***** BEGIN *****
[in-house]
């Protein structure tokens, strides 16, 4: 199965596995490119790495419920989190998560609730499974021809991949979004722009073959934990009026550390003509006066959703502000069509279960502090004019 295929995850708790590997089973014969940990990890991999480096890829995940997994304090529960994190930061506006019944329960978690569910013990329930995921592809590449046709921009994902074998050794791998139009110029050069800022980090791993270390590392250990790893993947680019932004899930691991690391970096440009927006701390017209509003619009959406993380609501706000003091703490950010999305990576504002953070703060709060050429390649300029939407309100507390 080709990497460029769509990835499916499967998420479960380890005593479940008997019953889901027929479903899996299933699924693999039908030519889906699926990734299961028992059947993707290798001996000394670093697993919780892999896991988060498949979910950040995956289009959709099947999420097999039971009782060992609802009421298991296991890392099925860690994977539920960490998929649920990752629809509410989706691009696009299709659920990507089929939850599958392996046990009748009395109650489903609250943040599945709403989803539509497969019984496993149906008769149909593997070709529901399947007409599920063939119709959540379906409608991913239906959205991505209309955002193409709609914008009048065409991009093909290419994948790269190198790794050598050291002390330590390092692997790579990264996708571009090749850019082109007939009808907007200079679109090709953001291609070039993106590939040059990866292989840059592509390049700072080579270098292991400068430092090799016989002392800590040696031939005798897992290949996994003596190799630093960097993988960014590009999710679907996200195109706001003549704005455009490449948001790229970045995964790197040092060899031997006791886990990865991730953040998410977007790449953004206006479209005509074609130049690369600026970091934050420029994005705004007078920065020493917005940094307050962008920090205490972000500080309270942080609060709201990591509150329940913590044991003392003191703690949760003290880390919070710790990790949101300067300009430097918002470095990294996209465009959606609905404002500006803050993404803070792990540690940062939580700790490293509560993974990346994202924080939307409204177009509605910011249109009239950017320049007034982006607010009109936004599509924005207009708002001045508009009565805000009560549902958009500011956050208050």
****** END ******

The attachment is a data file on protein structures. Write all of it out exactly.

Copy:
[in-house]
């Protein structure tokens, strides 16, 4: 199965596995490119790495419920989190998560609730499974021809991949979004722009073959934990009026550390003509006066959703502000069509279960502090004019 295929995850708790590997089973014969940990990890991999480096890829995940997994304090529960994190930061506006019944329960978690569910013990329930995921592809590449046709921009994902074998050794791998139009110029050069800022980090791993270390590392250990790893993947680019932004899930691991690391970096440009927006701390017209509003619009959406993380609501706000003091703490950010999305990576504002953070703060709060050429390649300029939407309100507390 080709990497460029769509990835499916499967998420479960380890005593479940008997019953889901027929479903899996299933699924693999039908030519889906699926990734299961028992059947993707290798001996000394670093697993919780892999896991988060498949979910950040995956289009959709099947999420097999039971009782060992609802009421298991296991890392099925860690994977539920960490998929649920990752629809509410989706691009696009299709659920990507089929939850599958392996046990009748009395109650489903609250943040599945709403989803539509497969019984496993149906008769149909593997070709529901399947007409599920063939119709959540379906409608991913239906959205991505209309955002193409709609914008009048065409991009093909290419994948790269190198790794050598050291002390330590390092692997790579990264996708571009090749850019082109007939009808907007200079679109090709953001291609070039993106590939040059990866292989840059592509390049700072080579270098292991400068430092090799016989002392800590040696031939005798897992290949996994003596190799630093960097993988960014590009999710679907996200195109706001003549704005455009490449948001790229970045995964790197040092060899031997006791886990990865991730953040998410977007790449953004206006479209005509074609130049690369600026970091934050420029994005705004007078920065020493917005940094307050962008920090205490972000500080309270942080609060709201990591509150329940913590044991003392003191703690949760003290880390919070710790990790949101300067300009430097918002470095990294996209465009959606609905404002500006803050993404803070792990540690940062939580700790490293509560993974990346994202924080939307409204177009509605910011249109009239950017320049007034982006607010009109936004599509924005207009708002001045508009009565805000009560549902958009500011956050208050």